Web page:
The Woman Who Brought 'Female Viagra' to Market Is Stepping Down as CEO of Sprout Pharmaceuticals
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Cindy Whitehead, the chief executive of Sprout Pharmaceuticals, is stepping down.
Even if you don't recognize her name, you've likely heard of the product she fought to bring to market.
As the CEO of Sprout Pharmaceuticals, Whitehead weathered a long regulatory journey to develop the first prescription drug to boost women's sex drives. The road finally ended in August, when the FDA approved the pill – officially called Addyi but quickly dubbed “female Viagra” -- after initially rejecting it in 2010 and again in 2013.
That same month, Valeant Pharmaceuticals announced that it would acquire Sprout for $1 billion.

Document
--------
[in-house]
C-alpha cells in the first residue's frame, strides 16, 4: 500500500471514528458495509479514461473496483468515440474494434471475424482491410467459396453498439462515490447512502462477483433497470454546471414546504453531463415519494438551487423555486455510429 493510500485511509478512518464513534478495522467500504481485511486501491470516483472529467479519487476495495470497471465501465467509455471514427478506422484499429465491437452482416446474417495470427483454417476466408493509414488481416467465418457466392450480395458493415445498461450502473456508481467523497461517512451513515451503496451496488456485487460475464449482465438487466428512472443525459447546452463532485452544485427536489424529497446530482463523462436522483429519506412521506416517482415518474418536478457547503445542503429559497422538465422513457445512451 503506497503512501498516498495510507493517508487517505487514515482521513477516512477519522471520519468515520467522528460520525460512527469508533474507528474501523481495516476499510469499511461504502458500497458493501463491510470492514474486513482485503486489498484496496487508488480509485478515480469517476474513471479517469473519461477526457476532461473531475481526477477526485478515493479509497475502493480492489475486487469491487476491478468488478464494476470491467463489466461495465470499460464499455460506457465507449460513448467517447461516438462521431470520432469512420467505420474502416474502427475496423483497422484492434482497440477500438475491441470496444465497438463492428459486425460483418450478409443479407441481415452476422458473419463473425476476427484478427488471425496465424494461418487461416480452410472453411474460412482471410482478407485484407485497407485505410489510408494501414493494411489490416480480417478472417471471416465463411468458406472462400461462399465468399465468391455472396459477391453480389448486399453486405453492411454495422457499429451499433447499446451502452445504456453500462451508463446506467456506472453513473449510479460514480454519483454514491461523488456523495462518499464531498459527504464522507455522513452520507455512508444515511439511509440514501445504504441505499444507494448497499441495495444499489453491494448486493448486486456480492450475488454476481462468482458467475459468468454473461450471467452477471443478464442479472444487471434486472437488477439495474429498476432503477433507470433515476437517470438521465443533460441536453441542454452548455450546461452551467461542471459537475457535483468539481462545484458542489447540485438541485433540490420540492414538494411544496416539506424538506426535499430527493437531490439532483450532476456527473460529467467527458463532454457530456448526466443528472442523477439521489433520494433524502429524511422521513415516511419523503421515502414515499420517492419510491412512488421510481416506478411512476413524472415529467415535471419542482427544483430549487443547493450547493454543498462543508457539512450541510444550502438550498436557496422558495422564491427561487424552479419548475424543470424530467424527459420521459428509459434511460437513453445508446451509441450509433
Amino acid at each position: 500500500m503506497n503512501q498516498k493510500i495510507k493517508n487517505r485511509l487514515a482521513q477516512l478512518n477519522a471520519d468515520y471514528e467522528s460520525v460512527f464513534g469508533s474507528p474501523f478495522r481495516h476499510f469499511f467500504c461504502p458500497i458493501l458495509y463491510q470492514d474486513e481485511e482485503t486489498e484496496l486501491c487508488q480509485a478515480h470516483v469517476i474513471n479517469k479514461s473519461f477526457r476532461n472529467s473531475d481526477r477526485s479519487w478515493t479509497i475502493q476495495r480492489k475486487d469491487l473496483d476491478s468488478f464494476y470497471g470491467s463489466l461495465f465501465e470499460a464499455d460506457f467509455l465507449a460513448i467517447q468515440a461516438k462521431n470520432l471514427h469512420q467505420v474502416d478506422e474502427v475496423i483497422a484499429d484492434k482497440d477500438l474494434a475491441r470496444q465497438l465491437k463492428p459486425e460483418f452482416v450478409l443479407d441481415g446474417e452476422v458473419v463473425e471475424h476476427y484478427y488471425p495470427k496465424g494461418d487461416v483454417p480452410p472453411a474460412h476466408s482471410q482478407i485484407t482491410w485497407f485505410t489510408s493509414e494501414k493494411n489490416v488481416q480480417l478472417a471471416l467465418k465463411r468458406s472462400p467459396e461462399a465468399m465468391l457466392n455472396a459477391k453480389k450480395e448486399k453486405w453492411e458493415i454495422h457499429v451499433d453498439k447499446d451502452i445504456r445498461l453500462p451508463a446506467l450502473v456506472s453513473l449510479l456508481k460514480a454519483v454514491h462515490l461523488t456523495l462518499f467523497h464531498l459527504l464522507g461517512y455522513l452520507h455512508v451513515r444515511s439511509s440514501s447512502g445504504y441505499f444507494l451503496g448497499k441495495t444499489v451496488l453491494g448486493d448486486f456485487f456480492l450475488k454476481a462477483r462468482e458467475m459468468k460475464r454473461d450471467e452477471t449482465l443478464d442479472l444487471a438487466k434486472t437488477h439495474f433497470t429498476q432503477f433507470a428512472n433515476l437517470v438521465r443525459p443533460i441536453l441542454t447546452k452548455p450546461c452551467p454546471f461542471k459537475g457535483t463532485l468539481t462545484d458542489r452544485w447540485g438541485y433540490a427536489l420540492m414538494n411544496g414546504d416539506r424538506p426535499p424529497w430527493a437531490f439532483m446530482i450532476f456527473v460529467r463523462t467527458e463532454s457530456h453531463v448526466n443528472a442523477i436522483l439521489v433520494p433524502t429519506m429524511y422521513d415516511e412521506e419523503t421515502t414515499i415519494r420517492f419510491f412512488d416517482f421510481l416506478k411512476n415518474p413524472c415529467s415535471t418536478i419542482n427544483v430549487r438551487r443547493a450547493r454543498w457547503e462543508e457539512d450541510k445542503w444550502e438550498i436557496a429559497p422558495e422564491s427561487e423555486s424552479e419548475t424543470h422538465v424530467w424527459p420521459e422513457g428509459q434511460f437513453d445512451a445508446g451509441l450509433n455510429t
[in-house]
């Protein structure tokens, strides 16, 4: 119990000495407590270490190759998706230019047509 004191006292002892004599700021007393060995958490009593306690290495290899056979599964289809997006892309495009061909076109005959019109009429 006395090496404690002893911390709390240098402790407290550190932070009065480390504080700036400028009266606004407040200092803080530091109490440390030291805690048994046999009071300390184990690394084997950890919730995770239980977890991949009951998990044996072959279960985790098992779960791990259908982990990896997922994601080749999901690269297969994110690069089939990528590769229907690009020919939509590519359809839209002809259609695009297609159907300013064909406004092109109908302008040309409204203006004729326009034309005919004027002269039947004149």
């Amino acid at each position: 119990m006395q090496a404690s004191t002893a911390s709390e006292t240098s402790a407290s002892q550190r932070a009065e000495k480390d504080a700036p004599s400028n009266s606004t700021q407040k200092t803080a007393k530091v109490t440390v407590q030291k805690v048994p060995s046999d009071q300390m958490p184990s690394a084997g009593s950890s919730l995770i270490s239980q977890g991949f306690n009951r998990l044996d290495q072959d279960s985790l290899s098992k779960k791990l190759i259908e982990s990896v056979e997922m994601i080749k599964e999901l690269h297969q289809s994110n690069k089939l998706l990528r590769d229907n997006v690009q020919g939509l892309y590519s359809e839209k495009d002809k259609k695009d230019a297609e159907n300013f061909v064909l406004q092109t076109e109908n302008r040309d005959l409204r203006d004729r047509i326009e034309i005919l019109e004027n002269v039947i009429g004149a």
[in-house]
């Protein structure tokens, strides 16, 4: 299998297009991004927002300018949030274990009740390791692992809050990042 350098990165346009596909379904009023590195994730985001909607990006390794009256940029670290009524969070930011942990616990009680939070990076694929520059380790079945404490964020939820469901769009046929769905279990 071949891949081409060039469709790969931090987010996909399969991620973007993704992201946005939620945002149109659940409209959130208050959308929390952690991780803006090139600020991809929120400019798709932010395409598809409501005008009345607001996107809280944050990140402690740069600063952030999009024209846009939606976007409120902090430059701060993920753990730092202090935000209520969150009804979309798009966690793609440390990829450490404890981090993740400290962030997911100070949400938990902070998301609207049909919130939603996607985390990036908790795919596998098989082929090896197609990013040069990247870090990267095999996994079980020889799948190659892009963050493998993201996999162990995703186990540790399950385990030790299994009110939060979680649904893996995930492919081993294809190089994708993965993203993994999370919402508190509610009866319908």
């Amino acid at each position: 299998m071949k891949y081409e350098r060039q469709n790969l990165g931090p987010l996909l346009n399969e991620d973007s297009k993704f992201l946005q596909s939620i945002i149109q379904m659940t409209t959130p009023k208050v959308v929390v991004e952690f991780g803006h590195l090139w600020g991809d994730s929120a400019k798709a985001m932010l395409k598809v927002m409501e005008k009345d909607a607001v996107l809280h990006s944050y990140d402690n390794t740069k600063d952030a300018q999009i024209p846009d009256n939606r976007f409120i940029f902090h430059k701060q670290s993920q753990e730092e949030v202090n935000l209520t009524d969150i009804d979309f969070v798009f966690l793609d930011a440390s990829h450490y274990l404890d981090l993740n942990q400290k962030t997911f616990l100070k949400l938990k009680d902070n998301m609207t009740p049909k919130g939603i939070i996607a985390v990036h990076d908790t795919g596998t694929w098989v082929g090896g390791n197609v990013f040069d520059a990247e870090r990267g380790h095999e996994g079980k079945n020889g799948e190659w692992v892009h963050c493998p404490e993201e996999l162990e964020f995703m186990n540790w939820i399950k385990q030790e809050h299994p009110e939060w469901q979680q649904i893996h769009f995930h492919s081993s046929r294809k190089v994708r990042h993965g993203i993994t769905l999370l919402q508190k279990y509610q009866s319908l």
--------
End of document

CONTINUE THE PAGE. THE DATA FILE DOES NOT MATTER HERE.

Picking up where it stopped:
In an interview with Bizwomen, Whitehead spun her departure as the next logical step after securing FDA approval for Addyi. "I feel like I’ve seen it through to what I wanted to accomplish," she said. "It really was to prove the science, get the approval so that women could have this choice for themselves and then really to build the team to have it really come to the realization of the bigger mission, which is the opportunity for this to go global and to be made widely available to women in an affordable way."
That said, the drug didn't exactly enter the market with a bang. According to Bloomberg, in the first few weeks after its October launch, only 227 women got prescriptions.
While her run at Sprout is over, Whitehead's entrepreneurial journey isn't. She told Bizwomen she will now spend more time developing Undercover Colors, a startup founded by four male North Carolina State University students that makes a nail polish designed to change color when dipped in a drink containing a date-rape drug.
Sprout did not immediately respond to request for comment.